Local Venezuelan students talk situation in home country

T-R PHOTO BY ADAM SODDERS - Venezuelan Marshalltown Community College students Yamilet Cachan, left, and Isabel Perez, right, say the situation in their home country is tragic and complicated, but they are doing their best to be successful at the college.

As a struggle for control of the government continues in Venezuela, some Venezuelans have made their way to Central Iowa. While they come from the same country, their goals and feelings vary considerably about what is happening now and what to do next.

“I try to go back as much as I can because my family is still there,” said Marshalltown Community College business student Isabel Perez. “My journey in Venezuela, we have had, on many occasions, social movements such as marches, protests. I’ve been involved in all of them except for the ones that are happening this year because I am here.”

She said she has only known authoritarian leaders in her country since she was born in the late 1990s.

For fellow student Yamilet Cachan, the situation in Venezuela was enough to drive her, her husband and three children out of the country about three years ago.

“The corruption in the country was strangling,” she said.

Perez hails from the large city of Valencia. Cachan is from that area, too, having left her hometown of Tocuyito.

The political situation in Venezuela is chaotic. When late President Hugo Chavez died in 2013, then-Vice President Nicolas Maduro took his place.

From then until present, Maduro’s government has been criticized by opposition leaders, as well as many in the international community, as fraudulent. After the opposition took control of the country’s legislature, the National Assembly, in 2015, Maduro worked to create a separate legislature in 2017, according to Reuters.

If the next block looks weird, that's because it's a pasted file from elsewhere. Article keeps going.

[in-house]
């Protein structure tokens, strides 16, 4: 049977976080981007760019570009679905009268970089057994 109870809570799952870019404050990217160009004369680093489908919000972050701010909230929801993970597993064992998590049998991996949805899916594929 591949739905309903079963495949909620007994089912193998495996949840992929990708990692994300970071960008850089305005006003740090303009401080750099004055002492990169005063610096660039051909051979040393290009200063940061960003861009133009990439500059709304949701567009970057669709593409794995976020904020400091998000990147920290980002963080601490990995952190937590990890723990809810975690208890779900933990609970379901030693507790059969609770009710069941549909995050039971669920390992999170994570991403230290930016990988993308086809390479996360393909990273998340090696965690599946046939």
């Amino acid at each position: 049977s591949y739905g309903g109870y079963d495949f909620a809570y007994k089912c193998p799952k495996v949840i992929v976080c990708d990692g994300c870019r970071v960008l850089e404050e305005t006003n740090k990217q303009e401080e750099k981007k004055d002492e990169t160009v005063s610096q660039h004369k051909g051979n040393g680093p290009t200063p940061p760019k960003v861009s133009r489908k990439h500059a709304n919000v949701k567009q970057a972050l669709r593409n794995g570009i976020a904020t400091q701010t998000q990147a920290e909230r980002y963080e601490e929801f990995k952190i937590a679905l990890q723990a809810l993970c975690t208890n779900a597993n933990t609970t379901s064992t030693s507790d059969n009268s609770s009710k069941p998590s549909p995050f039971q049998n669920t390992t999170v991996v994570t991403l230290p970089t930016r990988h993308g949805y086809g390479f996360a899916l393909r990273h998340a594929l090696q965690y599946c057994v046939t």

A presidential election was held in 2018 amid further accusations of fraud and vote-buying by Maduro’s government. Nonetheless, he was inaugurated for a second six-year term.

National Assembly leader Juan Guaido swore himself in as interim president earlier this year while saying Maduro’s presidency is illegitimate under the Venezuelan constitution. Guaido has received backing from much of the international community, including the United States.

Perez said her parents are politically active and she has followed in those footsteps. While she and her family strive for a better future in Venezuela, she said the worry sometimes gets to be too much.

“In 2014, I remember every night hearing the shots from the guns at night. I remember I couldn’t sleep. People were dying, they were killing us,” Perez said. “People are really suffering, and I’ve already tried to do my best to do what I’m able to do to help do something.”

The worst is when the power goes down where her parents live, she said. Perez said that happened just weeks ago, and she could not stop worrying about how her family was because she could not communicate with them for several days.

She said the country is suffering because of authoritarian leadership that bullies citizens. Hyperinflation is rampant.

“For someone to buy a Big Mac from McDonald’s in Venezuela, they have to work one month and two days,” Perez said. “Everyday everything is more expensive.”